2008 — Jeomi Maduka of Cornell and Stacy Kim of Penn shared the award, Maduka won three events, including record-breaking long jump of 21-3 1/4 while Kim set a meet standard in the 1,500-meter run (4:20.75) and won the 3k as well
2009 — Brynn Smith of Brown was the lone double champion, winning both the shot put (50-2) and hammer throw (184-5)
>2010 — Melissa Hewitt of Cornell and Kyra Caldwell of Columbia shared the award as each won two individual events, ran on a victorious relay and set a meet record in the process, Hewitt running 11.66 in the heats of the 100m dash (she also won the long jump) and Caldwell clocking 58.24 in the 400m hurdles (she also won the 100 hurdles).
2011 — Kate Grace of Yale, Sharay Hale of Columbia and Brynn Smith were all double winners with Hale breaking the meet’s 200m record (23.65), Smith breaking the hammer mark (202-11) and Grace missing the 1,500m standard by just two-hundredths of a second (4:20.77)
2012 — Abbey D’Agostino of Dartmouth set three records, twice in the 1,500-meter run (4:19.93 — trials & 4:17.90 — final). She also broke the the 3,000-meter run record (9:24.64).
2013 — The first year with separate awards for runners and field athletes saw Abbey D’Agostino of Dartmouth set records in both the 1,500- (4:11.94) and 3,000-meter runs (9:21.79). Victoria Imbesi of Cornell and Mary Hirst of Harvard shared the field award with Imbesi taking the shot (49-1) and javelin (158-5) while Hirst won the heptathlon with the second-best mark in Heps history (5,393) followed by victory in the high jump (5-11 3/4).
2014 — Abbey D’Agostino of Dartmouth accomplished something no other athlete had ever done by winning Heps titles in the 3,000- (9:14.57), 5,000- (16:34.48), and 10,000-meter runs (33:10.38) at the same meet. In fact, no other athlete has ever done that across their Ivy career. Her winning 3,000m time was a meet record and her 10k time third fastest. Julia Ratcliffe of Princeton defended her hammer title with a meet record toss of 222-03.
2015 — Udeme Akpaete of Cornell claimed two individual events (200, 400) and two relays (4×100, 4×400) in style. Her individual times of 23.78 and 53.17 were personal bests and all-time top 10s while both relays broke League marks. Not to be outdone, Nikki Okwelogu of Harvard broke Championship records in both the shot (56-10) and discus (176-5) to help Harvard defend its team title.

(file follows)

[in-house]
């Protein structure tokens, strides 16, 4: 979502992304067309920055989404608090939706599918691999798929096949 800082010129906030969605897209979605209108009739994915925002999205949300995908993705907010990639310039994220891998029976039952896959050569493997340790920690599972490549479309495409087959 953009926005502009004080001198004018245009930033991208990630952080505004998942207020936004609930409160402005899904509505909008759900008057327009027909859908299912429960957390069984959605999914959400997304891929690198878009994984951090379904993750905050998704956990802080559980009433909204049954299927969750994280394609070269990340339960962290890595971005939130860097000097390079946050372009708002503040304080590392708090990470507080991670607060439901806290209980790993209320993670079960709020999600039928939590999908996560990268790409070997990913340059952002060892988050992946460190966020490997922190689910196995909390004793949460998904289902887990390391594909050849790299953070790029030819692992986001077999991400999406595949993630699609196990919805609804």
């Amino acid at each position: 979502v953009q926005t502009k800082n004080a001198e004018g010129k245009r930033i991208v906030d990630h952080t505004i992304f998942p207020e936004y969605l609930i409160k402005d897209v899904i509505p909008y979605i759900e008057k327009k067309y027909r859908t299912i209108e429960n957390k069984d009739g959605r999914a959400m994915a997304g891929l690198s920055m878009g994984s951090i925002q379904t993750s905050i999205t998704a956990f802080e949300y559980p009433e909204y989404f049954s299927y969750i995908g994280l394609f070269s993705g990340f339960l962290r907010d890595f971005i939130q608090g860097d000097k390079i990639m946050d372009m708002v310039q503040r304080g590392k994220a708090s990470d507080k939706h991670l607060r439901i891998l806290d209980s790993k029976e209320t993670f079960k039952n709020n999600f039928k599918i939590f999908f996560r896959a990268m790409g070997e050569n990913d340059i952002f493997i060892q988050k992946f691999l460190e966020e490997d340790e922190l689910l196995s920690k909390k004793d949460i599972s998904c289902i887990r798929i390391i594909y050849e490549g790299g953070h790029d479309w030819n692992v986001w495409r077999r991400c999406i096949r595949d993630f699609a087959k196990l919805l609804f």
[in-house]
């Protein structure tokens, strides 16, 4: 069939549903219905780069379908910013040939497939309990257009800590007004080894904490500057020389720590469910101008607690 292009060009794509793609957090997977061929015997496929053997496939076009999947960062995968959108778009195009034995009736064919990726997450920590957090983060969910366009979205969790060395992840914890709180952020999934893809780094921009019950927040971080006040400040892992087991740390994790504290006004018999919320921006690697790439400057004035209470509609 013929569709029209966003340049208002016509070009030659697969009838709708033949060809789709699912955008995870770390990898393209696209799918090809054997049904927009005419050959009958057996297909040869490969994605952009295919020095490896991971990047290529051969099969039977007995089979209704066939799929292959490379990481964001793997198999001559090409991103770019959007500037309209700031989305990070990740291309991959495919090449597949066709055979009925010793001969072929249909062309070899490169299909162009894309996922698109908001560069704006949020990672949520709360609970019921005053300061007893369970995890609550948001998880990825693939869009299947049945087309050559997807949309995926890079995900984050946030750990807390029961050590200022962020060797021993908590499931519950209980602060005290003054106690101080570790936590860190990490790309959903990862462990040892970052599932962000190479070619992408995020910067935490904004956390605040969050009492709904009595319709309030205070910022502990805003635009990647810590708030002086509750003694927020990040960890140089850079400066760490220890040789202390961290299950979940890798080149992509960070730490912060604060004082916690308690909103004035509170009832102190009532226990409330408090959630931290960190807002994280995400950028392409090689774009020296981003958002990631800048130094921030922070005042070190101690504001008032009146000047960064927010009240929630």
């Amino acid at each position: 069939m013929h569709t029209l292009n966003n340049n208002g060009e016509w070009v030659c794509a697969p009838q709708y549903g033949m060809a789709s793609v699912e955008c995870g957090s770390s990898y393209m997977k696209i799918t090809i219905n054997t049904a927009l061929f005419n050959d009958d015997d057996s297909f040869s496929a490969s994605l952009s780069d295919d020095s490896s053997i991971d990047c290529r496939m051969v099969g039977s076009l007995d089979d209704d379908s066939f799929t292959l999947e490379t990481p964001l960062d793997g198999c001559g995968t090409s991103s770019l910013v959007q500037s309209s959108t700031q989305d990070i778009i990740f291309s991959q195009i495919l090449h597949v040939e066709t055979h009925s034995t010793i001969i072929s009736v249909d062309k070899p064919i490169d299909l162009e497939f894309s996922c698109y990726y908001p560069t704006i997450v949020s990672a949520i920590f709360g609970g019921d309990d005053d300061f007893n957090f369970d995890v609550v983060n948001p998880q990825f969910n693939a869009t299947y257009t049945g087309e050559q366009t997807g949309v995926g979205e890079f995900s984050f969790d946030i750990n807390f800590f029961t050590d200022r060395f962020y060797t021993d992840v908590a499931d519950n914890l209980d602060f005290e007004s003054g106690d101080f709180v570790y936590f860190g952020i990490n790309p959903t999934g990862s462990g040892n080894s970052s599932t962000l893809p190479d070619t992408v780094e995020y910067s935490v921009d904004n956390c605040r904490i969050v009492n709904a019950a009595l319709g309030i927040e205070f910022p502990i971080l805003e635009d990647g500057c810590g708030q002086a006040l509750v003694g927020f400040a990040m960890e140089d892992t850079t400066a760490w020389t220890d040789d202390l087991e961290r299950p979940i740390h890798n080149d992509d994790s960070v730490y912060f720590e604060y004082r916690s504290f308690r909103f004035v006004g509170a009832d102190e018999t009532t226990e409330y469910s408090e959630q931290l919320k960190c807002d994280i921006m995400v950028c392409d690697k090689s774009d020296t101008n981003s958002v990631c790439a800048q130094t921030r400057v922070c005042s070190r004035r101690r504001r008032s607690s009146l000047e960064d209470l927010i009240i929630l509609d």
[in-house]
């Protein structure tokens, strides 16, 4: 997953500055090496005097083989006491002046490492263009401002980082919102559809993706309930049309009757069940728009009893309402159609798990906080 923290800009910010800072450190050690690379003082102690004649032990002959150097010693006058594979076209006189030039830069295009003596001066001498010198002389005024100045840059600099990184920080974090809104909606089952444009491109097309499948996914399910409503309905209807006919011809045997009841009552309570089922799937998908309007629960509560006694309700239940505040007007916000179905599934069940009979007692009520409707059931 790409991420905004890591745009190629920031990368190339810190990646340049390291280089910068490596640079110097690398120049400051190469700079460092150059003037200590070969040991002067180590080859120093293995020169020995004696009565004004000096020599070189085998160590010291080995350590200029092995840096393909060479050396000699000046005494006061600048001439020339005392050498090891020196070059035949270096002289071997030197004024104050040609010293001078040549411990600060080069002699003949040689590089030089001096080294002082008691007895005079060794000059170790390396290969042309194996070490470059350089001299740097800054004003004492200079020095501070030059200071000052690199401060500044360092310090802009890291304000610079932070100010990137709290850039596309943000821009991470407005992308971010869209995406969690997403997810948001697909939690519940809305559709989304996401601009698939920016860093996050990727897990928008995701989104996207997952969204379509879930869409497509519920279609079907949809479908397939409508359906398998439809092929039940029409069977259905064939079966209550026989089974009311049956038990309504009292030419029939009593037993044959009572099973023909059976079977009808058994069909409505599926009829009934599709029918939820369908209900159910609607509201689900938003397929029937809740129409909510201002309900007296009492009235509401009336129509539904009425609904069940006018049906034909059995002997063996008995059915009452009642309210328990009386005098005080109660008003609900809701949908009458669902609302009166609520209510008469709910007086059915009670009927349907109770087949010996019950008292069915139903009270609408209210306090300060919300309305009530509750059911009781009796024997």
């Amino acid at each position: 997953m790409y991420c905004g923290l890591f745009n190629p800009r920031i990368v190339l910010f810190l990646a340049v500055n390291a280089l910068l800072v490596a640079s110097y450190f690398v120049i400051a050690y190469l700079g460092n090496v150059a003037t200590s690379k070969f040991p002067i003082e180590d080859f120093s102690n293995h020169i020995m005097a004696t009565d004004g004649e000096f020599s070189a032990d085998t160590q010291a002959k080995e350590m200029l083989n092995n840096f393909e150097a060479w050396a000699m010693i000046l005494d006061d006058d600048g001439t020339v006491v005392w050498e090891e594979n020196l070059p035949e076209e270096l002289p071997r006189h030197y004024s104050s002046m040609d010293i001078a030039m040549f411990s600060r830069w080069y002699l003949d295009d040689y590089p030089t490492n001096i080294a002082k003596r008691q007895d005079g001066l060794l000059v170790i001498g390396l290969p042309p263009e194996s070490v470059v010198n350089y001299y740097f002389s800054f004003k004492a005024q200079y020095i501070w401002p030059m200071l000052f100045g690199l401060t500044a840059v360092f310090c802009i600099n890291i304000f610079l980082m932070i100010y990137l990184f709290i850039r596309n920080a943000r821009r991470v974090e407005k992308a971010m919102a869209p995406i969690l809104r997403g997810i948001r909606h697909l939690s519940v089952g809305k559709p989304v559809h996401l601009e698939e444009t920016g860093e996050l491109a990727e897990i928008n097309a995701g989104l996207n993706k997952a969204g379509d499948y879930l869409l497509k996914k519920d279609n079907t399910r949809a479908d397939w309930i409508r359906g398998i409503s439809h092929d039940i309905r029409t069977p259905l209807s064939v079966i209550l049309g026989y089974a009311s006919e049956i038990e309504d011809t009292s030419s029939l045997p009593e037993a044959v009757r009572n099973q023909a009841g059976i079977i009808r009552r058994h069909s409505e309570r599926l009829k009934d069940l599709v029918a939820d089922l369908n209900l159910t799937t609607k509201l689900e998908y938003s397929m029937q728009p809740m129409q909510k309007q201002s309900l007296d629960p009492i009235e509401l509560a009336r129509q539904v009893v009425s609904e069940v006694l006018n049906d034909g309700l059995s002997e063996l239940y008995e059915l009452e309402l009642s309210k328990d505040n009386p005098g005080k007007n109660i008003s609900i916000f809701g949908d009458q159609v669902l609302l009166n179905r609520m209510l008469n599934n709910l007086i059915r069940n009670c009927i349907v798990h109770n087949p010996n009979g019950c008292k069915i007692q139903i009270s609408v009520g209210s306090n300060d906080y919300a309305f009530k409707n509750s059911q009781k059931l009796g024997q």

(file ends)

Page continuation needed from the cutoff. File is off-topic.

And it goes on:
2016 — Harvard swept the women’s MVP awards.  Autumne Franklin won her fourth straight 100m hurdle title, set a new meet record en route to winning the 400m hurdle title (55.87), and was a member of the meet-record setting 4x100m relay team (44.85) to earn the Track MVP honor.  Nikki Okwelogu defended her shot put and discus titles while setting a new meet-record in the discus (180-08) to earn the Field MVP honor.
2017 — Harvard’s Gabrielle Thomas was unanimously selected as the Track MVP as she won three individual titles (100m, 200m, and long jump) and was a member of two winning relay teams (4×100 and 4×400). The 4×100 squad set a new meet record of 44.42 en route to winning, and Thomas may have set new records in the 100m and 200m had the wind not been so strong. The wind did not impact the pole vault results as Princeton’s Allison Harris won the pole vault title and Field MVP honor with a conference and meet record-breaking height of 13-10 1/2.
2018 — Harvard’s Gabrielle Thomas was unanimously voted the Track MVP for the second year in a row as she won five titles for the second year in the row. She set new meet records in the 100m and 200m and was a part of the winning 4×100 and 4×400 relays. Her 4×400 anchor leg was done in 49.44, overcoming a 2.8 second deficit to win the event by 0.04 seconds.  Thomas was also one of three recipients of the Field MVP, as she shared the award with teammate Simi Fajemisin and Penn rookie Ashley Anumba. Thomas won the long jump with a performance that would have set a new conference record had it not been wind-aided. Fajemisin won the triiple jump with the 7th best mark in the meet history (42-08 or 13.00m), while Anumba won the discus throw title with the second best throw in meet history and third best throw in conference history (180-05 or 55.56m).